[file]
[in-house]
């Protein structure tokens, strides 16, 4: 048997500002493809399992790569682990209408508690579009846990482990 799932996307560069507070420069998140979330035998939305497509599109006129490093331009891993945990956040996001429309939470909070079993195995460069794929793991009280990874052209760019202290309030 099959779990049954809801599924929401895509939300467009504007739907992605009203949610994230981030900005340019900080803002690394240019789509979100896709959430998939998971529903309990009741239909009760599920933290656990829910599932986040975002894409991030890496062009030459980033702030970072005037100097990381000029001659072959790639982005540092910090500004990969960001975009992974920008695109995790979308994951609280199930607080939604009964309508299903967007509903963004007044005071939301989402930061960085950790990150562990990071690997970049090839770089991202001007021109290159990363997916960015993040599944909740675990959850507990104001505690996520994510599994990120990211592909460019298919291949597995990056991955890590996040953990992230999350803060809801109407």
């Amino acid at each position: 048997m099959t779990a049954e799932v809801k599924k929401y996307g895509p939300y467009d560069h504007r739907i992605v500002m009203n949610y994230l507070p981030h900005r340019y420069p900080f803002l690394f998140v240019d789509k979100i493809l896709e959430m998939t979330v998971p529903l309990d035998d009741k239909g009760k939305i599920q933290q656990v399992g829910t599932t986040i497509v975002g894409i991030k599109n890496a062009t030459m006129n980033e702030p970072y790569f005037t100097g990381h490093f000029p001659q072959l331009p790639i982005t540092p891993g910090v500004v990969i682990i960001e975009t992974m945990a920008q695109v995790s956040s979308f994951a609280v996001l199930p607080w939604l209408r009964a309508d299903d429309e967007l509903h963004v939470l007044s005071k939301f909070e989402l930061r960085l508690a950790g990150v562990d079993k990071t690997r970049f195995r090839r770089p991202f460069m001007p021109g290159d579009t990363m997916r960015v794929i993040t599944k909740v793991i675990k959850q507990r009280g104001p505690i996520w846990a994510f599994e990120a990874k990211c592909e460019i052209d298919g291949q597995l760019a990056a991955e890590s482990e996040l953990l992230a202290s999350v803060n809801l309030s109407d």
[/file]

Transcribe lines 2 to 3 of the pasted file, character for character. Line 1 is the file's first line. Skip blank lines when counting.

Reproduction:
């Protein structure tokens, strides 16, 4: 048997500002493809399992790569682990209408508690579009846990482990 799932996307560069507070420069998140979330035998939305497509599109006129490093331009891993945990956040996001429309939470909070079993195995460069794929793991009280990874052209760019202290309030 099959779990049954809801599924929401895509939300467009504007739907992605009203949610994230981030900005340019900080803002690394240019789509979100896709959430998939998971529903309990009741239909009760599920933290656990829910599932986040975002894409991030890496062009030459980033702030970072005037100097990381000029001659072959790639982005540092910090500004990969960001975009992974920008695109995790979308994951609280199930607080939604009964309508299903967007509903963004007044005071939301989402930061960085950790990150562990990071690997970049090839770089991202001007021109290159990363997916960015993040599944909740675990959850507990104001505690996520994510599994990120990211592909460019298919291949597995990056991955890590996040953990992230999350803060809801109407």
């Amino acid at each position: 048997m099959t779990a049954e799932v809801k599924k929401y996307g895509p939300y467009d560069h504007r739907i992605v500002m009203n949610y994230l507070p981030h900005r340019y420069p900080f803002l690394f998140v240019d789509k979100i493809l896709e959430m998939t979330v998971p529903l309990d035998d009741k239909g009760k939305i599920q933290q656990v399992g829910t599932t986040i497509v975002g894409i991030k599109n890496a062009t030459m006129n980033e702030p970072y790569f005037t100097g990381h490093f000029p001659q072959l331009p790639i982005t540092p891993g910090v500004v990969i682990i960001e975009t992974m945990a920008q695109v995790s956040s979308f994951a609280v996001l199930p607080w939604l209408r009964a309508d299903d429309e967007l509903h963004v939470l007044s005071k939301f909070e989402l930061r960085l508690a950790g990150v562990d079993k990071t690997r970049f195995r090839r770089p991202f460069m001007p021109g290159d579009t990363m997916r960015v794929i993040t599944k909740v793991i675990k959850q507990r009280g104001p505690i996520w846990a994510f599994e990120a990874k990211c592909e460019i052209d298919g291949q597995l760019a990056a991955e890590s482990e996040l953990l992230a202290s999350v803060n809801l309030s109407d």